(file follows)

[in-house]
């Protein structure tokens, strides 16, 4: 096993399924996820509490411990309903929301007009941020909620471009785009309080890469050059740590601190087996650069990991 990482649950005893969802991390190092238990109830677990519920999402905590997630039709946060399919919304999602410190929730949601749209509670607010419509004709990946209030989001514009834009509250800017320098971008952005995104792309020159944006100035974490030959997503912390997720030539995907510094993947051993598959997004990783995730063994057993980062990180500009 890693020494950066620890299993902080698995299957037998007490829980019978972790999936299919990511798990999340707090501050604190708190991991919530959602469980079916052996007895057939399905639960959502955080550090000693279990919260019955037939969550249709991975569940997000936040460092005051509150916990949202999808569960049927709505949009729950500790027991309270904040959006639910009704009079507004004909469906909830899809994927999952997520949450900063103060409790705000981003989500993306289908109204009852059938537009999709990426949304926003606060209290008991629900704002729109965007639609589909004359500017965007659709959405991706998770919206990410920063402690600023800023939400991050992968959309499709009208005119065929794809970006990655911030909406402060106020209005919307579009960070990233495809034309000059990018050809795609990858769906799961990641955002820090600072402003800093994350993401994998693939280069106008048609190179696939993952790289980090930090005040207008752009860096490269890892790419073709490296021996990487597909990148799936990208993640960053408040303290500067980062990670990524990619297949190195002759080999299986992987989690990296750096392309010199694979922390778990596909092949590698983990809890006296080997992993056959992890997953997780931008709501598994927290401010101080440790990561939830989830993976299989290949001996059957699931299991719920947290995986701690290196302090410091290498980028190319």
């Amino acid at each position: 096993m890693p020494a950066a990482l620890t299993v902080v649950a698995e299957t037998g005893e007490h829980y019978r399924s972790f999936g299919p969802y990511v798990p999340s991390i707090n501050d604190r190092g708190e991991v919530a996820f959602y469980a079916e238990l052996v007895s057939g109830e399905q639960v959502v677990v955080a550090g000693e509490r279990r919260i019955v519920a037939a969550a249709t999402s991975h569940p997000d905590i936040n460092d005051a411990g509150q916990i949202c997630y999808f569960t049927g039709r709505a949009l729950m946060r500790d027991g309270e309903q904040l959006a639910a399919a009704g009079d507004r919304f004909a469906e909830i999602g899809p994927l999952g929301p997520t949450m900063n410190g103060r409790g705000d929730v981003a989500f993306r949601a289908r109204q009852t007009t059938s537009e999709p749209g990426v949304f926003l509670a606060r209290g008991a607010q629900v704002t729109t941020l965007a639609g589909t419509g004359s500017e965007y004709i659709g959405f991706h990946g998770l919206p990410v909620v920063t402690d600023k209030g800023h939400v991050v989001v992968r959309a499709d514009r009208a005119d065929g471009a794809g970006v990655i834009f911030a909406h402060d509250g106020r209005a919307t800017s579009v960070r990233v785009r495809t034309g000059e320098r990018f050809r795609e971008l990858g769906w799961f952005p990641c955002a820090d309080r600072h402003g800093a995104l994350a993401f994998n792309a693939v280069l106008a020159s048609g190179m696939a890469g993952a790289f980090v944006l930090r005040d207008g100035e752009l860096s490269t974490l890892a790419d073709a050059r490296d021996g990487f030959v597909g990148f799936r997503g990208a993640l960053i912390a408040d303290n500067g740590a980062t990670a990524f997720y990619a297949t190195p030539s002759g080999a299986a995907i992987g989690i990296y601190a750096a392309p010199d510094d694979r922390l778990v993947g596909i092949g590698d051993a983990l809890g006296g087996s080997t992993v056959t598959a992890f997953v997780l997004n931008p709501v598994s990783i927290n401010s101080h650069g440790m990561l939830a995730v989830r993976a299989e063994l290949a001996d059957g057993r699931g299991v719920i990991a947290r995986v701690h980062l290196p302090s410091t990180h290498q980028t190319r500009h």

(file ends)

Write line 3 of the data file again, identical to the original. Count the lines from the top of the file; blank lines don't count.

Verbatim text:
């Amino acid at each position: 096993m890693p020494a950066a990482l620890t299993v902080v649950a698995e299957t037998g005893e007490h829980y019978r399924s972790f999936g299919p969802y990511v798990p999340s991390i707090n501050d604190r190092g708190e991991v919530a996820f959602y469980a079916e238990l052996v007895s057939g109830e399905q639960v959502v677990v955080a550090g000693e509490r279990r919260i019955v519920a037939a969550a249709t999402s991975h569940p997000d905590i936040n460092d005051a411990g509150q916990i949202c997630y999808f569960t049927g039709r709505a949009l729950m946060r500790d027991g309270e309903q904040l959006a639910a399919a009704g009079d507004r919304f004909a469906e909830i999602g899809p994927l999952g929301p997520t949450m900063n410190g103060r409790g705000d929730v981003a989500f993306r949601a289908r109204q009852t007009t059938s537009e999709p749209g990426v949304f926003l509670a606060r209290g008991a607010q629900v704002t729109t941020l965007a639609g589909t419509g004359s500017e965007y004709i659709g959405f991706h990946g998770l919206p990410v909620v920063t402690d600023k209030g800023h939400v991050v989001v992968r959309a499709d514009r009208a005119d065929g471009a794809g970006v990655i834009f911030a909406h402060d509250g106020r209005a919307t800017s579009v960070r990233v785009r495809t034309g000059e320098r990018f050809r795609e971008l990858g769906w799961f952005p990641c955002a820090d309080r600072h402003g800093a995104l994350a993401f994998n792309a693939v280069l106008a020159s048609g190179m696939a890469g993952a790289f980090v944006l930090r005040d207008g100035e752009l860096s490269t974490l890892a790419d073709a050059r490296d021996g990487f030959v597909g990148f799936r997503g990208a993640l960053i912390a408040d303290n500067g740590a980062t990670a990524f997720y990619a297949t190195p030539s002759g080999a299986a995907i992987g989690i990296y601190a750096a392309p010199d510094d694979r922390l778990v993947g596909i092949g590698d051993a983990l809890g006296g087996s080997t992993v056959t598959a992890f997953v997780l997004n931008p709501v598994s990783i927290n401010s101080h650069g440790m990561l939830a995730v989830r993976a299989e063994l290949a001996d059957g057993r699931g299991v719920i990991a947290r995986v701690h980062l290196p302090s410091t990180h290498q980028t190319r500009h």